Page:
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How fear can hold you back

Everyone knows what it’s like to be filled with fear. We feel it emotionally and physically and it’s not pleasant. So why does fear occur when we try to change for the better and what can we do about it? 

What is fear? 

Fear is a primitive emotion accompanied by a biological response. It alerts us to a physical or psychological state of danger or harm. It’s part of the ‘flight or fight’ response that kept our ancient ancestors alive.  

Fight or flight 

This reaction activates a part of our brain responsible for emotions called the amygdala, causing surges in hormones like adrenaline and cortisol that enable us to flee, fight or freeze in response to a threat. Physically, we experience faster breathing, heart rate, sweaty palms and goosebumps, our muscles are charged with oxygenated blood to give us strength and speed.  

The fight or flight response is a brilliant one that can keep us safe. But in modern life, our bodies are often over sensitive to stimulus. This means the response can be activated prematurely or unnecessarily, flooding our bodies with unneeded stress hormones. So when we encounter a challenge like an unexpected work meeting, public speaking or running late for an important appointment, the amygdala can be activated and cause the same chemical and physiological reaction, even though we know our lives are not in danger.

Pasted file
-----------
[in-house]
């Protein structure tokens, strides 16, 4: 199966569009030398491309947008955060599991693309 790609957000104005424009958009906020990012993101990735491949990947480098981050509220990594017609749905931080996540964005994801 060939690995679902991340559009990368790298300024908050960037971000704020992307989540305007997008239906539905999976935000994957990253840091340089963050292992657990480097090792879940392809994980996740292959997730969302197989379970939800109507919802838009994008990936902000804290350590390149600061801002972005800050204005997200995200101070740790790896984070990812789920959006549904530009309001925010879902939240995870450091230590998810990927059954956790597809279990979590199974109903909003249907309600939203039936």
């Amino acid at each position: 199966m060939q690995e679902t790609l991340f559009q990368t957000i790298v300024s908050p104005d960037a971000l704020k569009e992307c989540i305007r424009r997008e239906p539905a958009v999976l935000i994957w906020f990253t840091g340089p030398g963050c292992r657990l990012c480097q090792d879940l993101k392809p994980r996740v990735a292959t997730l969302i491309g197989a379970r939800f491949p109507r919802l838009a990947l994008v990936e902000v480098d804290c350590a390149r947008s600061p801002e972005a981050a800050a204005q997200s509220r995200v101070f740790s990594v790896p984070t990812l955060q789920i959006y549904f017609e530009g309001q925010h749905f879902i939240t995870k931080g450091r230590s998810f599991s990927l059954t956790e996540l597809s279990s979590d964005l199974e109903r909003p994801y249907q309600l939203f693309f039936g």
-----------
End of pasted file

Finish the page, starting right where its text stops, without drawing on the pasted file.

What does fear have to do with making changes?  

We tend to fear people or situations we’re unsure of. The brain likes being in control, it likes familiarity and is hardwired to resist uncertainty. We feel safer with what is already known and so resist change even though we understand it’s better for us. 

Fear of change. Changing behaviours isn’t easy, it puts us out of our comfort zone. Old, known behaviours can give us a sense of security and comfort. Making way for the new can create fear and tension. When we’re committed to a lifestyle change such as healthier eating, this fear can manifest in thoughts like ‘it’s too much effort to cook fresh meals 5 days a week’ or ‘this new path is not for me because it feels hard.’   

Fear of failure and the idea that we may not reach our goals often puts us off starting the process in the first place. Fear can stop us changing because it can lower our self-esteem and trigger thoughts that suggest that we’re not worthy of reaching our goals.  

Ways to help ourselves 

  • Reasoning. Engage the thinking, rational part of your brain (the frontal lobe) to help override fear. Consider possible options to a thought/feeling/emotion/problem and try to choose a logical way to respond. 
  • Meditation. By learning to relax in body and mind, you can change your focus from external fears and threats to inner peace and calmness. 

Remember that what you’re going through is a big lifestyle change so be kind to yourself. You’re here to overhaul your life for good, for your health and wellbeing. Start slowly by setting small, attainable goals that will help you build confidence. By moving forward slowly, surely and steadily, we can begin to overcome fear.  


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